Obama presses China over yuan issues
Following a “candid” two-hour meeting yesterday between Chinese Premier, Wen Jiabao, and US President, Barack Obama, it appears China will still not bow to pressure over its currency.
The object of the meeting was to urge China to revalue its currency, the yuan. The US has previously expressed dissatisfaction that China is keeping the value of the yuan low to help its exporters at the expense of overseas competitors.
Trade groups have argued that the yuan, also referred to as the renminbi, is kept up to 40% below what its value should be against the US dollar.
In June, Beijing loosened its currency peg and, while the move was welcomed, the US said the yuan had appreciated just 1.9% against the dollar since that time.
US officials have said China needs to take more drastic action or face consequences. Many have already referred to China as a currency manipulator.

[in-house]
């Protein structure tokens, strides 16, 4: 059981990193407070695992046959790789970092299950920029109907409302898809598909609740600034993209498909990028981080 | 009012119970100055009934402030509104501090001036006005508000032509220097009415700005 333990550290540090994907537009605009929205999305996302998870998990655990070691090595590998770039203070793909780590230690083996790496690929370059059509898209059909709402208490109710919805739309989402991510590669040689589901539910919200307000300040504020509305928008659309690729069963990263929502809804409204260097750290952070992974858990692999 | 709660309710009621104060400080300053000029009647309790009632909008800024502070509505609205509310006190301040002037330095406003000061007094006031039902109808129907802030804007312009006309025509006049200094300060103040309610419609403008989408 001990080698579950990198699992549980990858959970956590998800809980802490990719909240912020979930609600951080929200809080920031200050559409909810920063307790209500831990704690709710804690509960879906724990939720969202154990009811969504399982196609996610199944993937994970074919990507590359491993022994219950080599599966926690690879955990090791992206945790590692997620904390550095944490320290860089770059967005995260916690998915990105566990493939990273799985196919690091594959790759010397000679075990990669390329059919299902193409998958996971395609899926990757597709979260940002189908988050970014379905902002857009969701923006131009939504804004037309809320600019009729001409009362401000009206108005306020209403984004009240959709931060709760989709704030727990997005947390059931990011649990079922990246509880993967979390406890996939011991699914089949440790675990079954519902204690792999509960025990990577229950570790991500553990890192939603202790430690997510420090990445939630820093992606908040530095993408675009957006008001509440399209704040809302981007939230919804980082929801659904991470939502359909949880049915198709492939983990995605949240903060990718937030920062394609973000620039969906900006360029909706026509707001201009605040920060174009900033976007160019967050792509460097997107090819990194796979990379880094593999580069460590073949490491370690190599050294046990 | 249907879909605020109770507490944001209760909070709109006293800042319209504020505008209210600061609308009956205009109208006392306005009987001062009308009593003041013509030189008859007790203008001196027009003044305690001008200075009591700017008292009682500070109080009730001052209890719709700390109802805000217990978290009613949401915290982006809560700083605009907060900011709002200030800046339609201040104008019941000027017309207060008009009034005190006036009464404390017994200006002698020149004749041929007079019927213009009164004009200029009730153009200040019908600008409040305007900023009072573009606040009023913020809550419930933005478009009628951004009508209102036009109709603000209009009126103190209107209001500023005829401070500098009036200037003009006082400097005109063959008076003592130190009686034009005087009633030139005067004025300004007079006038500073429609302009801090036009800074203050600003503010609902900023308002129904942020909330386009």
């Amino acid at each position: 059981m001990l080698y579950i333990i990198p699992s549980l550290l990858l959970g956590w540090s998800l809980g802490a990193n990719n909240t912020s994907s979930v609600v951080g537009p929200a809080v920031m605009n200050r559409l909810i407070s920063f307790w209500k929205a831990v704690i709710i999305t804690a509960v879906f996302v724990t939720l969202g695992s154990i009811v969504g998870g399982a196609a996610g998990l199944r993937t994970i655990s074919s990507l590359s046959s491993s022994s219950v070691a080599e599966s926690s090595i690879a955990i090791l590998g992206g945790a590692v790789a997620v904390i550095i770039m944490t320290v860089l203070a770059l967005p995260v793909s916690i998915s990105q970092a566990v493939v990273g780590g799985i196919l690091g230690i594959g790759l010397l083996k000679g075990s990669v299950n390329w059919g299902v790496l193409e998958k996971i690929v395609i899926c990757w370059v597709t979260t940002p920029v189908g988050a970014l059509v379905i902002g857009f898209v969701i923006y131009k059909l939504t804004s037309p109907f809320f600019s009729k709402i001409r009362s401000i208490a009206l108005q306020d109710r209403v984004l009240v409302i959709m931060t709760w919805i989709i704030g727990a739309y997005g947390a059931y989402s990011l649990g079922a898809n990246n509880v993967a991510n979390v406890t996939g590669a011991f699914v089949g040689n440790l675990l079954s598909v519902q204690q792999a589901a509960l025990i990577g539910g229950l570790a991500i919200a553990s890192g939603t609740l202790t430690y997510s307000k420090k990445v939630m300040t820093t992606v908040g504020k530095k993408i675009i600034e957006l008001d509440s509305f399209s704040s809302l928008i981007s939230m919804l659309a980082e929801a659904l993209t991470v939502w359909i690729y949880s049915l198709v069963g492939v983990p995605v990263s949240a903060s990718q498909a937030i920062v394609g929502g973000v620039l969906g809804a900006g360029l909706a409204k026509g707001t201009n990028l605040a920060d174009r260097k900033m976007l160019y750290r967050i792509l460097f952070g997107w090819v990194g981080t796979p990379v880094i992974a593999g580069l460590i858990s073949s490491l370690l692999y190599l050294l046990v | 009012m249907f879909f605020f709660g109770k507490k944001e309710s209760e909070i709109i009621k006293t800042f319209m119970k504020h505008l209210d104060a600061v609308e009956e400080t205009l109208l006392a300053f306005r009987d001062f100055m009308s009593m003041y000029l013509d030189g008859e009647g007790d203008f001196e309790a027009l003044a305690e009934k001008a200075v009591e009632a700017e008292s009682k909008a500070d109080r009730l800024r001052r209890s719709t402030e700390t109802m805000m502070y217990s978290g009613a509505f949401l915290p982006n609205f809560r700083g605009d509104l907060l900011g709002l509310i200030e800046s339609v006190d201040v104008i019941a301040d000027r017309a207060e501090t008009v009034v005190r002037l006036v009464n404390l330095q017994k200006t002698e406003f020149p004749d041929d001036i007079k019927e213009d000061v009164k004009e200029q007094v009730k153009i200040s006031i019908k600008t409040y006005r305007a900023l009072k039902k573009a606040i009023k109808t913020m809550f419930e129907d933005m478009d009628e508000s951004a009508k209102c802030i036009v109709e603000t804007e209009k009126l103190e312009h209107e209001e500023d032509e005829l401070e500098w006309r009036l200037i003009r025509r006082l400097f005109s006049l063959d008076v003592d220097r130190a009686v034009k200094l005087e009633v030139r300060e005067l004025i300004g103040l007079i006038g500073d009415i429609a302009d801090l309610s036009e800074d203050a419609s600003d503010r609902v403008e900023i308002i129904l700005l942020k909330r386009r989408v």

However, China has previously said keeping the yuan stable is “an important contribution” to global recovery and in a speech prior to the meeting, Wen said: “If the renminbi appreciates by 20 to 40 percent according to the requests of the US government, we do not know how many Chinese companies will go bankrupt and how many Chinese workers will be laid off.”
The House Ways and Means Committee is today expected to vote on a bill that would allow the Commerce Department to impose tariffs on China by considering the undervalued yuan a barrier to trade.
A vote in the House of Representatives could take place as early as next week.
While the legislation could strengthen Obama’s position, many economists fear it might just further anger Beijing.
Jeff Bader, a White House adviser on Asian affairs, comments: “These two countries have a history with each other, there are nationalist sentiments in both countries that can be stirred up should the problem stagnate.
“We do want to see calm and restraint on both sides, we do want to see them resolve it diplomatically soon,” added Mr Bader.